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The Rocky Road To Space

Hipparcos Before Launch
ESA's Hipparcos Before Launch

The rocky road to space for a satellite named Hipparcos started in 1966 when it first was suggested by Pierre Lacroute of France's Strasbourg Observatory.

The name Hipparcos stood for High Precision Parallax Collecting Satellite. It was named for Hipparchus, a Greek astronomer who lived about 130 B.C.

Lacroute figured a precision satellite in orbit would be a great tool for drawing up a precise catalog of 120,000 stars visible from above Earth. However, European scientists weren't enthusiastic about what then was an unbelievable precision.

It took the European Space Agency time to get the project off the ground, but Lacroute won the argument and an Earth satellite named Hipparcos was approved in 1980. Construction began in 1984. Twenty years after its proposal, Hipparcos was completed in 1986 in Noordwijk, The Netherlands. The satellite eventually rode to space in 1989 on an Ariane rocket from Europe's launch pad in South America.

But first, a strange thing happened to the star-mapper on its way to space. Hipparcos almost didn't make it through a meteorite bombardment in Italy.

When ESA finished building Hipparcos in The Netherlands, the shiny new satellite was packed into a nitrogen-filled container and sent to the Aeritalia company in Turin, Italy, to wait for a ride to space.

The satellite was to have been launched in July 1988, but Ariane troubles delayed ESA launches. Rather than ship the satellite to French Guiana, ESA kept Hipparcos in the Turin warehouse. That's where a really odd coincidence appeared.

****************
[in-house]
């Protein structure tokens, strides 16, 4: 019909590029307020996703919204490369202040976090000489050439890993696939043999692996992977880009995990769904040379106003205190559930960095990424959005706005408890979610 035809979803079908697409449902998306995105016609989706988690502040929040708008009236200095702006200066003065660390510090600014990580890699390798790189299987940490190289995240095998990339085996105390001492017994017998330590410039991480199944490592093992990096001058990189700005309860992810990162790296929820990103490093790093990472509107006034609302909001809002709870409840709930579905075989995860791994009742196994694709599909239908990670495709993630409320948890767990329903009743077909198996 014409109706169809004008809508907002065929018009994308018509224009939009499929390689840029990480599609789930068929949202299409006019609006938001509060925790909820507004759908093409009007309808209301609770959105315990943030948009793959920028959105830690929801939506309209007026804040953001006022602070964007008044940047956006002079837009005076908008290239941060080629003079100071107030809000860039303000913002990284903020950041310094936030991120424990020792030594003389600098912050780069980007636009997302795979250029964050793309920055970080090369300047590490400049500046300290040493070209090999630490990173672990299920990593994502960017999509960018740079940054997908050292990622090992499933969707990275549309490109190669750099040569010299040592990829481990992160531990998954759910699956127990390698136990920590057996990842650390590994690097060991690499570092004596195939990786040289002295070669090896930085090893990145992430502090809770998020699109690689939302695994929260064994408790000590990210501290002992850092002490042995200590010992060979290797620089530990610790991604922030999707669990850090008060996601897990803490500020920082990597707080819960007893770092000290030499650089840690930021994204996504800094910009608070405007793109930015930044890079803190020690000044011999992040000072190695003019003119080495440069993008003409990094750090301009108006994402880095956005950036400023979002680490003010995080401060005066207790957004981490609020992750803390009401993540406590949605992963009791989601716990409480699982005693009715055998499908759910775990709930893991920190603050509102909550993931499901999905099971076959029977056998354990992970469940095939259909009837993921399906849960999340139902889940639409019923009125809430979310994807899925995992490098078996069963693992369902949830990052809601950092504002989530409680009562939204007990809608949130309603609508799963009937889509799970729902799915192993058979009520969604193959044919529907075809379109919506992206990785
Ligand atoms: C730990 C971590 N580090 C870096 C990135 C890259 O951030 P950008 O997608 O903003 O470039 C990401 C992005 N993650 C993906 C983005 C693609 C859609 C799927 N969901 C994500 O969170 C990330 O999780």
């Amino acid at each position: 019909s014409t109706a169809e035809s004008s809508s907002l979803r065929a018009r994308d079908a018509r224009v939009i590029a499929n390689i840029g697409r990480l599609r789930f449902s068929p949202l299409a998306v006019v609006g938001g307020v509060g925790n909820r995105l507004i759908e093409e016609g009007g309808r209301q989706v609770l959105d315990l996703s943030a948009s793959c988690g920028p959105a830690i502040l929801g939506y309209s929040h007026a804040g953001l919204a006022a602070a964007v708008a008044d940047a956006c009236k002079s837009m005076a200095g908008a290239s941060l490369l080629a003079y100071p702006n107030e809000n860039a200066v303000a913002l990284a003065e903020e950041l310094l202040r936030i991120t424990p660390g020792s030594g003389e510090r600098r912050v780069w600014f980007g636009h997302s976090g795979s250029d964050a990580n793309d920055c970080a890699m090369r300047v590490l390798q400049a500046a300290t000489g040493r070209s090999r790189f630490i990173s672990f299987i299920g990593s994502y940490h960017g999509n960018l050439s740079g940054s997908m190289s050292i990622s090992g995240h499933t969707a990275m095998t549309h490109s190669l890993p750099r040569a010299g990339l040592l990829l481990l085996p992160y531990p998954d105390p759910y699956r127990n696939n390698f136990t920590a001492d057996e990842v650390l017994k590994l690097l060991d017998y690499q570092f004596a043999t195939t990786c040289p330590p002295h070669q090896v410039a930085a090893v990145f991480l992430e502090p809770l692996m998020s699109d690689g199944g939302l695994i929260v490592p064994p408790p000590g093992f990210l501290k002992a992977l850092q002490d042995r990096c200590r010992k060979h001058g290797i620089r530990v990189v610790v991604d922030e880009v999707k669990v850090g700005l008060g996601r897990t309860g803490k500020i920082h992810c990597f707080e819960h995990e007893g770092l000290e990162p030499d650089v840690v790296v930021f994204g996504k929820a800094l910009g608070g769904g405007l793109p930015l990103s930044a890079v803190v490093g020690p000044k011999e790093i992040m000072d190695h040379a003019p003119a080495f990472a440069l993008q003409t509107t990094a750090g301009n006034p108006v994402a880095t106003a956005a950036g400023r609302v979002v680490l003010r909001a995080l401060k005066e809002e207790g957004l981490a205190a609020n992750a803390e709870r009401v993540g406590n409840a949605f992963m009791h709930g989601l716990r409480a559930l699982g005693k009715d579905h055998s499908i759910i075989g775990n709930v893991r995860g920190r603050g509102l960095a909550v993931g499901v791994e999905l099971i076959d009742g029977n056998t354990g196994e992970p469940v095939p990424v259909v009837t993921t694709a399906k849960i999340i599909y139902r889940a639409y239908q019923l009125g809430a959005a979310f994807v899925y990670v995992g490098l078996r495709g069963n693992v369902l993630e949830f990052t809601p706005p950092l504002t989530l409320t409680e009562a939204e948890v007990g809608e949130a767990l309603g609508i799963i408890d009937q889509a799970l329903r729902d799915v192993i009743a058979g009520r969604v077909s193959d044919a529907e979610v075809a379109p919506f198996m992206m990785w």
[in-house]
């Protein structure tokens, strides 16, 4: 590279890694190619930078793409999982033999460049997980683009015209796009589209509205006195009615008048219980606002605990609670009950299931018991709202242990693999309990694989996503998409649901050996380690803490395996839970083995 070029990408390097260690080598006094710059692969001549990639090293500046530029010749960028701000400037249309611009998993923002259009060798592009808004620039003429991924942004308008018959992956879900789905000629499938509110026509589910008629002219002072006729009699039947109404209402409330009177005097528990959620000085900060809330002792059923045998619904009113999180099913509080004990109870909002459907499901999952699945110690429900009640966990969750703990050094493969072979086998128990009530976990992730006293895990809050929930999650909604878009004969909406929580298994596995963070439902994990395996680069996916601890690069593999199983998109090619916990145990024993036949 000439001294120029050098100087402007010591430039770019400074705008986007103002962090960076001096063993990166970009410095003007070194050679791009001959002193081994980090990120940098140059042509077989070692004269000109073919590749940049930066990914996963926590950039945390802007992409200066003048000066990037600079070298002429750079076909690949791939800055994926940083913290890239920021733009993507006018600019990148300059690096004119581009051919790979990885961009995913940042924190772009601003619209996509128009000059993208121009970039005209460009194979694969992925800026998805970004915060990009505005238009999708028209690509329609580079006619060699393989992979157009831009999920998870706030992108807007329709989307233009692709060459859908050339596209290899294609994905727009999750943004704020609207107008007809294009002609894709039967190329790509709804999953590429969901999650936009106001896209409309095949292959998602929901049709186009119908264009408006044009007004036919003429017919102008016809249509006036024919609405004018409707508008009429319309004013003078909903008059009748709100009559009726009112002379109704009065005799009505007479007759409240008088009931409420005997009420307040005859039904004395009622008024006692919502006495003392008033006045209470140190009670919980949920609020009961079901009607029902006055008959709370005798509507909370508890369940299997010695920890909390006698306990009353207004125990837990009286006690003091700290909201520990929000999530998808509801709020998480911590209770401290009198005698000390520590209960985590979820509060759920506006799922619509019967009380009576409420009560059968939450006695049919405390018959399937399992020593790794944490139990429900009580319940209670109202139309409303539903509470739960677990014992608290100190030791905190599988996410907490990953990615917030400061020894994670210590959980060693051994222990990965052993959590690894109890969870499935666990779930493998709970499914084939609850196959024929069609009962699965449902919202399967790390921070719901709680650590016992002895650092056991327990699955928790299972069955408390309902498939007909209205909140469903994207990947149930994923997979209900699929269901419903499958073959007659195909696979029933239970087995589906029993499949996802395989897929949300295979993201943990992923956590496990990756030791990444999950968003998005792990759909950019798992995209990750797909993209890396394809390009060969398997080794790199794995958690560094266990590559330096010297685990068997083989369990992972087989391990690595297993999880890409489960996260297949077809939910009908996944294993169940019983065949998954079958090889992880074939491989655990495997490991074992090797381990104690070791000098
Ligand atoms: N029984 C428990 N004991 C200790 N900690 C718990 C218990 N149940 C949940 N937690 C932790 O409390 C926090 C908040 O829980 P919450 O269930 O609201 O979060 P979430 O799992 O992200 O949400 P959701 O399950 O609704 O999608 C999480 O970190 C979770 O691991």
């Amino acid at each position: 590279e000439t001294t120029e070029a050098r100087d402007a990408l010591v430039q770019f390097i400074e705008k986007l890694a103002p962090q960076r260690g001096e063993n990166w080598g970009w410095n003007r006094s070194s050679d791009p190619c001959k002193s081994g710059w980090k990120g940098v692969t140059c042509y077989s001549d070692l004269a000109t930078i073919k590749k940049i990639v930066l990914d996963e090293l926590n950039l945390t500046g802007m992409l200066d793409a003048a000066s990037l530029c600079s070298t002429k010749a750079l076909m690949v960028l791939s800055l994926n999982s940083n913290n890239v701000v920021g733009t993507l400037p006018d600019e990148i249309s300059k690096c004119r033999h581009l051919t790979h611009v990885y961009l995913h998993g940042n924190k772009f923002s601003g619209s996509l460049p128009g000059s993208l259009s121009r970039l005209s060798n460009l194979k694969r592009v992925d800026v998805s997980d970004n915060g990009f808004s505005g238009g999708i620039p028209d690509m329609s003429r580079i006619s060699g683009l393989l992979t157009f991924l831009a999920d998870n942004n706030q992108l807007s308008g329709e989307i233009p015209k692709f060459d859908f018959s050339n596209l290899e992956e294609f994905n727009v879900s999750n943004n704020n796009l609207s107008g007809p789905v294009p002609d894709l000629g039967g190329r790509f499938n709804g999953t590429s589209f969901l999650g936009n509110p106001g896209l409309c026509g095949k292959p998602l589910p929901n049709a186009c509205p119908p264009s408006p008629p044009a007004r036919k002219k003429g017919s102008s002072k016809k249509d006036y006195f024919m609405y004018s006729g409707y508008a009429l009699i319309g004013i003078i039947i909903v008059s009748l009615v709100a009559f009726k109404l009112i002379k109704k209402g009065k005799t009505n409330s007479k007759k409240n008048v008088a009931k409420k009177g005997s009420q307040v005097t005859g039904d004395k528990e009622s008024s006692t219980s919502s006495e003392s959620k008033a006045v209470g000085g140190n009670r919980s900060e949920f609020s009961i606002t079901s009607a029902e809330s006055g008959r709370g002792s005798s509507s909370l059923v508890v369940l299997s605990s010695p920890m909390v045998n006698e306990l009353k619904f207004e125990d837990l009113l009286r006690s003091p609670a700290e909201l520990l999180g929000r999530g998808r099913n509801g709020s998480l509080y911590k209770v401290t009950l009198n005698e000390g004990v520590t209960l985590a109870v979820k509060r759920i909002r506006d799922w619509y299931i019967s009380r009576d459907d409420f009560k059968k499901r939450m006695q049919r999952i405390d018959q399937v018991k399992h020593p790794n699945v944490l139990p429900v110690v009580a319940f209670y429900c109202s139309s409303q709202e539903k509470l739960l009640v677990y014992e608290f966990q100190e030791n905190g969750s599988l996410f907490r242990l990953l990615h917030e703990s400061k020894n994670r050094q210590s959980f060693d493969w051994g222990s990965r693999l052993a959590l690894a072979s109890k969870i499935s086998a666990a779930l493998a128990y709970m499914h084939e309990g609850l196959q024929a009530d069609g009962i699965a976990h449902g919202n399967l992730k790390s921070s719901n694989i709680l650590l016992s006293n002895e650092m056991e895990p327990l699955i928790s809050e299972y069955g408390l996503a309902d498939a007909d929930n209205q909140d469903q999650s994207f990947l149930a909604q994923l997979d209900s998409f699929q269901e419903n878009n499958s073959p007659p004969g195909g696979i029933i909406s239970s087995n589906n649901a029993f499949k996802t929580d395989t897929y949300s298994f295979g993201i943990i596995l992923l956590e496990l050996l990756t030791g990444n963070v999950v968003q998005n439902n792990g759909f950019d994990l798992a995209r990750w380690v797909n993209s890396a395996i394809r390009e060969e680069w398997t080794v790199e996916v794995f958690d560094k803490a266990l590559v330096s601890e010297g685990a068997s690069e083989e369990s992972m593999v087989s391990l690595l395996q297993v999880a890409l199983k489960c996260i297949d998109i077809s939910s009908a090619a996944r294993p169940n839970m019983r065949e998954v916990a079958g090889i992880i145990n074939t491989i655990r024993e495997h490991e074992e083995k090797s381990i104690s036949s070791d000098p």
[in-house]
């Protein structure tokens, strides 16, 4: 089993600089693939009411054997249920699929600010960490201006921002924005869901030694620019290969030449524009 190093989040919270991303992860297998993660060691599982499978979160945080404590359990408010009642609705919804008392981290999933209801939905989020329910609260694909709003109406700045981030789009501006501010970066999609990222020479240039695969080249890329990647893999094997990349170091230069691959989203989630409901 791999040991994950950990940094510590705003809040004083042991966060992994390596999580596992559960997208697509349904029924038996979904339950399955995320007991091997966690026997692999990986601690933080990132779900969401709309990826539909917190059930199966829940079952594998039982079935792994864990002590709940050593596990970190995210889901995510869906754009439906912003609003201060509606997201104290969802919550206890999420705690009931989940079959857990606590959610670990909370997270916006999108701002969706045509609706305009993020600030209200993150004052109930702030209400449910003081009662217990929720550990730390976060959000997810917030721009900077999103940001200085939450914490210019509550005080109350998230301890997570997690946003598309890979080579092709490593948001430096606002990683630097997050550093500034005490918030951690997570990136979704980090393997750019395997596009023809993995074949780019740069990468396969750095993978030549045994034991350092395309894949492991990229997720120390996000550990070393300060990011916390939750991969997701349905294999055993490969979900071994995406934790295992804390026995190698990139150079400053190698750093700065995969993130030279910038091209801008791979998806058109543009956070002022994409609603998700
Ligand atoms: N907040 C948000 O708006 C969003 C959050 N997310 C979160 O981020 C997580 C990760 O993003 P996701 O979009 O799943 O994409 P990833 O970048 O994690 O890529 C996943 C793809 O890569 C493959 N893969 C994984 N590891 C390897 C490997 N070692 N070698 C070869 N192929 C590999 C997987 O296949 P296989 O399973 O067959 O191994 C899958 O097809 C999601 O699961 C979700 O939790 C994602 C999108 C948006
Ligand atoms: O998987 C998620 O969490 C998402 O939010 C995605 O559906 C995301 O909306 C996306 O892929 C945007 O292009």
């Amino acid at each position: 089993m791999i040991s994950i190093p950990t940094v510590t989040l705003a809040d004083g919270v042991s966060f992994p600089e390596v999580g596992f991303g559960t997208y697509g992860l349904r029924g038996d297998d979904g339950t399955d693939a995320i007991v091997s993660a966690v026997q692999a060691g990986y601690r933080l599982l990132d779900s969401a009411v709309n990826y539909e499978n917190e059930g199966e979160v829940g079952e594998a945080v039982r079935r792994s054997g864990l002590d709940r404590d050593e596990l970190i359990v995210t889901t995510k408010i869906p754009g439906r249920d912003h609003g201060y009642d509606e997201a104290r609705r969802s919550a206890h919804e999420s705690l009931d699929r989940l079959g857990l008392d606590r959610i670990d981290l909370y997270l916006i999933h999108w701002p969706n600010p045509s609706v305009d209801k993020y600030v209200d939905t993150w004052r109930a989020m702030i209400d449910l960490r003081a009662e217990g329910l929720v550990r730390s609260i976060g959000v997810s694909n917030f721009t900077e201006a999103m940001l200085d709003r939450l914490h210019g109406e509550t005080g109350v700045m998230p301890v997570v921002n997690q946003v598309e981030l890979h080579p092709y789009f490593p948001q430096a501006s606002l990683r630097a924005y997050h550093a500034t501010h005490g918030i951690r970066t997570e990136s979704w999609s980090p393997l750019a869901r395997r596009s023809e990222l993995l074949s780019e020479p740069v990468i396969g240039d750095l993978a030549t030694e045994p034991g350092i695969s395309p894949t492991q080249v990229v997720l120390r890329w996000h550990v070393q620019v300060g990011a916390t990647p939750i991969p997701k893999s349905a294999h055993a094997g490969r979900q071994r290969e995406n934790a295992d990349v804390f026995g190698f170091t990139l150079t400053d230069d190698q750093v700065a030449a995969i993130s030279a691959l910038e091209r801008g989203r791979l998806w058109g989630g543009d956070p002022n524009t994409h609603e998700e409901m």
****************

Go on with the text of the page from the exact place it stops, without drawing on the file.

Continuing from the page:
On May 18, 1988, a two-lb. meteorite smacked into the warehouse parking lot beside a tiny Fiat automobile parked there, missing Hipparcos by less than 1,000 feet. Excited astronomers rushed out to the space rock, grabbed the biggest remaining fragment, a one-lb. chunk they named Aeritalia-A, and hauled it into their lab for study.

Unscathed, Hipparcos was shipped to Toulouse, France, for passage to Kourou and launch to space on Ariane flight V-33.

Finally, Hipparcos was launched to an elliptical transfer orbit, but the rocky road hadn't ended. In its transfer orbit, the satellite ranged from 125 to 22,300 miles above Earth. From there, Hipparcos was to supposed to kick itself into a circular orbit 37 hours after launch.

Unhappily, the small solid-fuel rocket "kick motor" which was supposed to push Hipparcos to a stationary orbit over the equator above Africa failed, stranding the star-mapper in an elliptical orbit. ESA engineers were aghast.

For the next week, commands were radioed to the satellite to induce its kick motor to ignite each time the satellite sailed through the high point of its orbit. Each time the command failed.

Frustrated engineers finally used tiny thrusters designed for minor orbit corrections to shift the satellite a bit higher, to a safer orbit from 315 to 22,300 miles altitude, from which it wouldn't fall for a time.

Hipparcos had been built to spin so its telescope could scan the entire sky. Fortunately, the engineers were able to calculate how the satellite could complete most of its assignment from its low elliptical orbit. Hipparcos still would sweep 80 percent of the sky.

In the end, Hipparcos was able to get to work, cataloging the exact positions of 80 percent of the planned 120,000 stars.

The Hipparcos Space Astrometry Mission official ESA web site

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